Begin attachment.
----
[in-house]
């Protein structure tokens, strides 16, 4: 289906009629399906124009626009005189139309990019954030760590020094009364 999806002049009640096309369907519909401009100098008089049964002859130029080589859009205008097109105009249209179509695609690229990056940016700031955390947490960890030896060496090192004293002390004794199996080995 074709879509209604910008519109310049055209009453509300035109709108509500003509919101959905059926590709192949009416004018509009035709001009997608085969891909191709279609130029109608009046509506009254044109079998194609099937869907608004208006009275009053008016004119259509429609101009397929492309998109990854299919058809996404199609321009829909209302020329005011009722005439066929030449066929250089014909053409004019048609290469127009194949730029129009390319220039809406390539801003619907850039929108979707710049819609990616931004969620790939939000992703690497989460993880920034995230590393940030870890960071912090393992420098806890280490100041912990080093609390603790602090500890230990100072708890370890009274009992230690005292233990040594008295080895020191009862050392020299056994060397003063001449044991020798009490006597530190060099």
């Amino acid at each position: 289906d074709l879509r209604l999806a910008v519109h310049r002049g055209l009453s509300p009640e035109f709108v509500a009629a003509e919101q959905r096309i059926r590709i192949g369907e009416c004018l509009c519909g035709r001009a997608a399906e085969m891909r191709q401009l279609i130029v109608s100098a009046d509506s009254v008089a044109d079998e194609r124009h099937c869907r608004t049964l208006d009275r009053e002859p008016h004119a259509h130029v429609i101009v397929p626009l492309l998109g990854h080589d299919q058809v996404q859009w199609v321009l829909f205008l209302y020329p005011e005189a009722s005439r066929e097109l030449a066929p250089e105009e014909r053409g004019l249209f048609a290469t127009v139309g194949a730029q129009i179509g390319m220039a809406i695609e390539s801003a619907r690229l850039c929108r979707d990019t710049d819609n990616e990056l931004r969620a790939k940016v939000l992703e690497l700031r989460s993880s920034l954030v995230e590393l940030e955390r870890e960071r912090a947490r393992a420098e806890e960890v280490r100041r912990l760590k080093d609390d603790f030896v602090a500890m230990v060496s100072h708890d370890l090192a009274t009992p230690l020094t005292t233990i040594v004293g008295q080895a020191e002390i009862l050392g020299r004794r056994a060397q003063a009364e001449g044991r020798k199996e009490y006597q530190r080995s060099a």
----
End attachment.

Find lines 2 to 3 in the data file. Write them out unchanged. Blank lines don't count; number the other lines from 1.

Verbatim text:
């Protein structure tokens, strides 16, 4: 289906009629399906124009626009005189139309990019954030760590020094009364 999806002049009640096309369907519909401009100098008089049964002859130029080589859009205008097109105009249209179509695609690229990056940016700031955390947490960890030896060496090192004293002390004794199996080995 074709879509209604910008519109310049055209009453509300035109709108509500003509919101959905059926590709192949009416004018509009035709001009997608085969891909191709279609130029109608009046509506009254044109079998194609099937869907608004208006009275009053008016004119259509429609101009397929492309998109990854299919058809996404199609321009829909209302020329005011009722005439066929030449066929250089014909053409004019048609290469127009194949730029129009390319220039809406390539801003619907850039929108979707710049819609990616931004969620790939939000992703690497989460993880920034995230590393940030870890960071912090393992420098806890280490100041912990080093609390603790602090500890230990100072708890370890009274009992230690005292233990040594008295080895020191009862050392020299056994060397003063001449044991020798009490006597530190060099």
């Amino acid at each position: 289906d074709l879509r209604l999806a910008v519109h310049r002049g055209l009453s509300p009640e035109f709108v509500a009629a003509e919101q959905r096309i059926r590709i192949g369907e009416c004018l509009c519909g035709r001009a997608a399906e085969m891909r191709q401009l279609i130029v109608s100098a009046d509506s009254v008089a044109d079998e194609r124009h099937c869907r608004t049964l208006d009275r009053e002859p008016h004119a259509h130029v429609i101009v397929p626009l492309l998109g990854h080589d299919q058809v996404q859009w199609v321009l829909f205008l209302y020329p005011e005189a009722s005439r066929e097109l030449a066929p250089e105009e014909r053409g004019l249209f048609a290469t127009v139309g194949a730029q129009i179509g390319m220039a809406i695609e390539s801003a619907r690229l850039c929108r979707d990019t710049d819609n990616e990056l931004r969620a790939k940016v939000l992703e690497l700031r989460s993880s920034l954030v995230e590393l940030e955390r870890e960071r912090a947490r393992a420098e806890e960890v280490r100041r912990l760590k080093d609390d603790f030896v602090a500890m230990v060496s100072h708890d370890l090192a009274t009992p230690l020094t005292t233990i040594v004293g008295q080895a020191e002390i009862l050392g020299r004794r056994a060397q003063a009364e001449g044991r020798k199996e009490y006597q530190r080995s060099a």